“Mr. Attorney General, he threatened the life of a witness,” Rep. Ted Deutch of Florida said to Barr, a reference to Stone’s threats to Randy Credico.

“The judge agreed with me,” Barr responded, arguing Credico did not actually feel threatened and a sentencing enhancement wasn’t warranted.

Protests and policing

More recently, Barr’s hand in the administration’s crackdown on the protests across the country that followed George Floyd’s killing in May has generated outrage from Democrats. Barr played a central role in the decision to forcibly disperse a peaceful demonstration at Lafayette Square in June ahead of a staged walk through the park by Trump. And the Justice Department has also dispatched some federal officers to Portland, where rioters have clashed with authorities nightly outside a complex of federal buildings.

“Mr. Barr, my question is very specific. Do you think it is ever appropriate to use tear gas on peaceful protesters?” asked Rep. David Cicilline, a Rhode Island Democrat.

“It is appropriate to use tear gas when it’s indicated to disperse,” Barr responded.

“On peaceful protesters?” Cicilline interrupted.

“To disperse an unlawful assembly, and sometimes, unfortunately, peaceful protesters are affected by that,” Barr said.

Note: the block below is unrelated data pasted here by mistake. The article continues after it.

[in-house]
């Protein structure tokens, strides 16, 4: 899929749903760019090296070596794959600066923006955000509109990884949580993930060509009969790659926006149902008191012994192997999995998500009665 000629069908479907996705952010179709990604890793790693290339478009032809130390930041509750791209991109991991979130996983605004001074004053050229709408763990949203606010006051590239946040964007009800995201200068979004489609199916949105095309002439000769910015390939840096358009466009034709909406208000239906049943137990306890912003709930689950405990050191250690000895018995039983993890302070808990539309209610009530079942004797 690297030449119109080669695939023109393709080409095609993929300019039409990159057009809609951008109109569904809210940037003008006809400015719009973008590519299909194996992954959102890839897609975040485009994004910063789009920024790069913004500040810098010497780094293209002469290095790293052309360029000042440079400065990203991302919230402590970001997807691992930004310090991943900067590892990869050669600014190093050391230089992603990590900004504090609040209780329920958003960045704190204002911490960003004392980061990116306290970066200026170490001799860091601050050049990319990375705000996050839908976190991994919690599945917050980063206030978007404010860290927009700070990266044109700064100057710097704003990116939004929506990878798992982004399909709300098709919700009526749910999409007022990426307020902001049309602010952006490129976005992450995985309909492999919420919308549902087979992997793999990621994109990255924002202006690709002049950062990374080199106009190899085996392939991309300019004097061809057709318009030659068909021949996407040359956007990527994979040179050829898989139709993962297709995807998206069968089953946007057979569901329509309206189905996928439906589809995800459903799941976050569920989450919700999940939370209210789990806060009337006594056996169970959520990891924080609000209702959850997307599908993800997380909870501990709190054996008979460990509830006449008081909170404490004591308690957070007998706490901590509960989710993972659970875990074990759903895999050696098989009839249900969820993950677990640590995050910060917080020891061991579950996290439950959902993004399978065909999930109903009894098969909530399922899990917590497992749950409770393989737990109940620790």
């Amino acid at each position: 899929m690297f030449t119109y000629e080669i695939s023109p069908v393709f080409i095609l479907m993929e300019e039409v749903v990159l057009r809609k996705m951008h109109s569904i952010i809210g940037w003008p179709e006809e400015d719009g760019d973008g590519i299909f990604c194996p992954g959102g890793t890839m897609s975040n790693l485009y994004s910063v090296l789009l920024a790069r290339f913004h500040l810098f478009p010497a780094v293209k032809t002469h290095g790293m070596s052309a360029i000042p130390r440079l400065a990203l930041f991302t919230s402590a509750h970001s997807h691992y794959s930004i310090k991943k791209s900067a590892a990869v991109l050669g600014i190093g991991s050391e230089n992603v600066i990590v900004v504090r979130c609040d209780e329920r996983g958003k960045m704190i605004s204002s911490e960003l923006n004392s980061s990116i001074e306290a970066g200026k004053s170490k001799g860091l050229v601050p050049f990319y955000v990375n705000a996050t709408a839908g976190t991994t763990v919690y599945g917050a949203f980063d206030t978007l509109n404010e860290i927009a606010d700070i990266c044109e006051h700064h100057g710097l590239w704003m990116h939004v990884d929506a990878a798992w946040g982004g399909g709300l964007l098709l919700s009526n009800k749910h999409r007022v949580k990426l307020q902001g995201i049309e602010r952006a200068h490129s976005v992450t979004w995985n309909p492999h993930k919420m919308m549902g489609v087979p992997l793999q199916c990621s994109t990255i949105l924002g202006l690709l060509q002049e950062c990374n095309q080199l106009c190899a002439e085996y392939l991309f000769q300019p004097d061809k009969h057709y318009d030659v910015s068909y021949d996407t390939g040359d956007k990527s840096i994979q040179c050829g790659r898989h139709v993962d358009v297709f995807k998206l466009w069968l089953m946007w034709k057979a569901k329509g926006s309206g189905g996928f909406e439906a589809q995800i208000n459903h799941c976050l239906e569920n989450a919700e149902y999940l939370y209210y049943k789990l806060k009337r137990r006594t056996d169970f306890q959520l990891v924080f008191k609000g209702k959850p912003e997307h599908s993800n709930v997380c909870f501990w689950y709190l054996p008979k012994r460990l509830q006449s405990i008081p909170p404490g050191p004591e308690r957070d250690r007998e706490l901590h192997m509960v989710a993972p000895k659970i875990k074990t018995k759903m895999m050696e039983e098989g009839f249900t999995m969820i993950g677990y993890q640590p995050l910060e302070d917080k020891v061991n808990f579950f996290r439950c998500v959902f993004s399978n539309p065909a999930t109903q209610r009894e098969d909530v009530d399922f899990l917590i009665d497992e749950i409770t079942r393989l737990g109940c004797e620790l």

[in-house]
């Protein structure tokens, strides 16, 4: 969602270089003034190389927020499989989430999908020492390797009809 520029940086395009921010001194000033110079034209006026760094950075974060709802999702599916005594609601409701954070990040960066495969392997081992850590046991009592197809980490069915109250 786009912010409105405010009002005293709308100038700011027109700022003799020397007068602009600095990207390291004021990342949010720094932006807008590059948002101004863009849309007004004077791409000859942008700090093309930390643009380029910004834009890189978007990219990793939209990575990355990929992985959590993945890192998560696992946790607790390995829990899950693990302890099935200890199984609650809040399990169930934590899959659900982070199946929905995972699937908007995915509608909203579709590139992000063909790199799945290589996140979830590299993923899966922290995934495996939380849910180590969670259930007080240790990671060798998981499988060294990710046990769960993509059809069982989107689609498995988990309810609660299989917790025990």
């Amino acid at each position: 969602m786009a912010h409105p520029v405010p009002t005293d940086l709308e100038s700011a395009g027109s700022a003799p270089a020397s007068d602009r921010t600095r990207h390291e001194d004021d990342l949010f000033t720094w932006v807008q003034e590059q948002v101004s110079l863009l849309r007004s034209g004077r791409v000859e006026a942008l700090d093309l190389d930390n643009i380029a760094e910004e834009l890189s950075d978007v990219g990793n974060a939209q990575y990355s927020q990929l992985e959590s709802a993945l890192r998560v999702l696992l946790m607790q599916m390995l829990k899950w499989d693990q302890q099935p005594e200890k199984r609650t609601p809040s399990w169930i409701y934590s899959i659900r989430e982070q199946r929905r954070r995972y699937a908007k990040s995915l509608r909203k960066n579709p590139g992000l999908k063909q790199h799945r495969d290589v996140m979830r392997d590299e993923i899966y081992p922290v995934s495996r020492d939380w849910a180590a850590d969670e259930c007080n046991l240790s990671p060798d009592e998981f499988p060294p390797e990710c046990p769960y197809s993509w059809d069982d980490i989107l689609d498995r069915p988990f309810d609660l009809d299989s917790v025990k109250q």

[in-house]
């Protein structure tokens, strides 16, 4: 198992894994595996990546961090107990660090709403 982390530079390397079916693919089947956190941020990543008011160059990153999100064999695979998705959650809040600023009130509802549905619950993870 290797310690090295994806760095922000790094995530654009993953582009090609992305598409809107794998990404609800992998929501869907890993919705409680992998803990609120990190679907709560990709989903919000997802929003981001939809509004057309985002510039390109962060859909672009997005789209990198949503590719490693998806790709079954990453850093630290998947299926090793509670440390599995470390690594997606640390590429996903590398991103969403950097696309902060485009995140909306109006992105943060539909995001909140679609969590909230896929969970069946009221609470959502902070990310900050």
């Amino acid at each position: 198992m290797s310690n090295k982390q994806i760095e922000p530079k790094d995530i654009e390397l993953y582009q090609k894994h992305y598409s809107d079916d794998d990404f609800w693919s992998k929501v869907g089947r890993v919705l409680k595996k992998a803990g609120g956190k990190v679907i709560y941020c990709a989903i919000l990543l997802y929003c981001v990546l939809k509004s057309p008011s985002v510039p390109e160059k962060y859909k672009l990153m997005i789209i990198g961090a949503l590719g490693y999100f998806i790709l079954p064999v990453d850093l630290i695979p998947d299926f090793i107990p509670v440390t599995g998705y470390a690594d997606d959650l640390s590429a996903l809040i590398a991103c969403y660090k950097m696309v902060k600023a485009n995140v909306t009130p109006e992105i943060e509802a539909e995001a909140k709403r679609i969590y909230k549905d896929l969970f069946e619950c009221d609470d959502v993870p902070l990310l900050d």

Republicans accused Democrats of ignoring the attacks against police officers, and Barr chided them for not denouncing violence. “I hope the Democratic Party takes a stand against the violence,” Barr said.

Barr said that he has made clear to the Trump administration that he “would like to pick the cities” where federal law enforcement officers are deployed under a Justice Department crime-fighting program “based on law enforcement need.”

Nadler, in the hearing’s first set of questions, had tried to suggest that Barr’s expansion of Operation Legend was done as a political move to boost the President’s campaign, but Barr disputed that. Barr described how a predecessor program to Legend had been “squelched” by the pandemic, necessitating the “reboot” under the new operation.

Barr called the killing of Floyd “horrible,” saying it “understandably jarred the whole country and forced us to reflect on long-standing issues in our nation.” But he also recounted the ways that policing in America has changed since “the civil rights movement finally succeeded in tearing down the Jim Crow edifice.”

Jackson Lee pressed Barr on whether the administration was seeking “to end systemic racism and racism in law enforcement” and qualified immunity, the legal doctrine critics say shields law enforcement officers from accountability.

“I don’t agree that there’s systemic racism in the police department generally in this country,” Barr said, adding that he did not support an end to qualified immunity.

Rep. Karen Bass, a California Democrat, charged that Barr was incorrect that the justice system had been made equal.

“I said the law, I said the laws were made equal,” Barr said.

“The laws were made equal; they are certainly not applied equally,” Bass responded. “We do have systemic problems in our law enforcement system, our criminal justice system, on every level.”

This story has been updated with additional developments Tuesday.